In yet another claimed embodiment of the present invention, a system for Internet-Protocol based communications in a wireless network includes a motherboard and controller. The motherboard has a network interface to receive a series of multicast data packets, and memory storing instructions executable by a processor to convert the received series of multicast data packets into one or more unicast packets in response to instructions received from a controller. The motherboard further includes a radio. A controller is communicatively coupled to the radio at the first motherboard by way of a wireless network. The controller identifies one or more receiving nodes in the wireless network requesting data corresponding to the series of multicast data packets, and determines that the effective unicast rate for the one or more unicast data packets exceeds a minimum data rate of the series of multicast data packets using an 802.x protocol.

BRIEF DESCRIPTION OF THE DRAWINGS

FIG. 1 illustrates a block diagram of a system for multicast transmission in a wireless local area network;

FIG. 2 illustrates an exemplary method for multicast or unicast transmission in the wireless local area network of FIG. 1;

FIG. 3 illustrates an exemplary timing diagram illustrating conversion of multicast packets into unicast packets as described with respect to FIGS. 1-2; and

FIG. 4 illustrates an apparatus for Internet-Protocol based communications in a wireless network and that may implement multicast to unicast conversion.

FIG. 5 illustrates a system for Internet-Protocol based communications in a wireless network.

DETAILED DESCRIPTION

The systems and methods disclosed herein enable data throughput in communication networks greater than that which is provided in the prior art. For example, the system and method disclosed herein support bandwidth-intensive multimedia applications over wireless LANs. Nodes of a communication network may be referred to as a host, a source, a destination, a node, a receiving node, an access point, and a station. These references should not be considered in a limiting sense; for example, a “receiving node” is in no way limited to the function of receiving only, but is at least capable of receiving. Additionally, the term “group packet” includes a multicast packet, a broadcast packet, and any packet whose destination address indicates one or more addresses and/or nodes of the communications network.

According to one embodiment, a wireless local area network (LAN) comprises an access point configured to receive a multicast or broadcast packet from a source. The multicast or broadcast packet is addressed to a group comprising one or more nodes of a communications network (e.g., stations associated with the access point of the wireless LAN). The access point determines whether to convert the multicast or broadcast packet into one or more unicast packets for sequential transmission to the one or more nodes or whether to transmit the multicast or broadcast packet to the group. If the access point transmits the multicast or broadcast packet without conversion, the access point may determine a lowest common denominator data rate based on data rates for transmitting multicast or broadcast packets to the one or more nodes and transmits the multicast or broadcast packet to the group at the lowest common denominator rate.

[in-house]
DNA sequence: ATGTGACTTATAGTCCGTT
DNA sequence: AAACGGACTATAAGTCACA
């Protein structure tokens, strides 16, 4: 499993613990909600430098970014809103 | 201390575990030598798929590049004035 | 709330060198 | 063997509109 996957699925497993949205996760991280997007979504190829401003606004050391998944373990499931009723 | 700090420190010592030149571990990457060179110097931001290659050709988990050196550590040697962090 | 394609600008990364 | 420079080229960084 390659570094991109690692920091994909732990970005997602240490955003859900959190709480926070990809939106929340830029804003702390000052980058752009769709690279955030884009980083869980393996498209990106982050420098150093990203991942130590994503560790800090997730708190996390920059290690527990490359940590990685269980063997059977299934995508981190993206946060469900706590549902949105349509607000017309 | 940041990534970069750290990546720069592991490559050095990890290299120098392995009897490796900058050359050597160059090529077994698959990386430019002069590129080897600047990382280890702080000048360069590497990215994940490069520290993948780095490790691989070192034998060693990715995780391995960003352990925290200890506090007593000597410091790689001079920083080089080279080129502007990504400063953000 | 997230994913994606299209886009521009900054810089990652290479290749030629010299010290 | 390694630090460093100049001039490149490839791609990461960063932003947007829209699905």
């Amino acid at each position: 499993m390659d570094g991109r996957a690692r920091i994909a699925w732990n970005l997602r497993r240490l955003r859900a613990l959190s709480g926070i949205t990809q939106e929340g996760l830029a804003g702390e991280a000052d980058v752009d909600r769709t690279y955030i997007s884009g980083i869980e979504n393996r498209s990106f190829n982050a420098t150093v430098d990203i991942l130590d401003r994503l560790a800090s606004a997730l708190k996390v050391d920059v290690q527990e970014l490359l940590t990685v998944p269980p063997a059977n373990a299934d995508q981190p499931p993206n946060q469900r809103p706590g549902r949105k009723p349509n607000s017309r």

FIG. 1 illustrates a block diagram of a system 100 for multicast packet transmission in a wireless local area network, in accordance with one embodiment of the present invention. The system 100 comprises a source node 110, a network link 115, an access point 120, receiving nodes 130, 140, and 150, wireless links 135, 145, and 155, and a group 160 comprising two or more of the receiving nodes (e.g., the receiving nodes 130 and 140). The source node 110 is configured to communicate with the access point 120 over the network link 115. The access point 120 is configured to communicate with the receiving nodes 130-150 over the wireless links 135-155 that form the wireless LAN.

The source node 110 is any device capable of network communication including unicast or multicast packet transmission with the access point 120 over the network link 115. The source node 110 may comprise, for example, a personal computer, a server, a network attached storage device, or a network video distribution device. The source node 110 may support networking protocols such as Transmission Control Protocol/Internet Protocol (TCP/IP), User Datagram Protocol (UDP/IP), and/or Internet Group Management Protocol (IGMP), and may support unicast, multicast, and/or broadcast packet transmission of network data.

The source node 110 is configured to transmit one or more group packets addressed to the group 160 (e.g., one or more multicast or broadcast packets) over the network link 115. The network link 115 may be a wired or wireless network link. In one embodiment, the network link 115 comprises a UDP/IP connection. In one example, the source node 110 comprises an IPTV video server (not shown) that transmits the multicast packets, providing a remote video stream to the group 160 through the access point 120. Although discussed in regard to multicast transmission, the group packets may comprise a packet whose destination address specifies all (i.e., broadcast), or less than all (i.e., multicast) of the receiving nodes 130-150.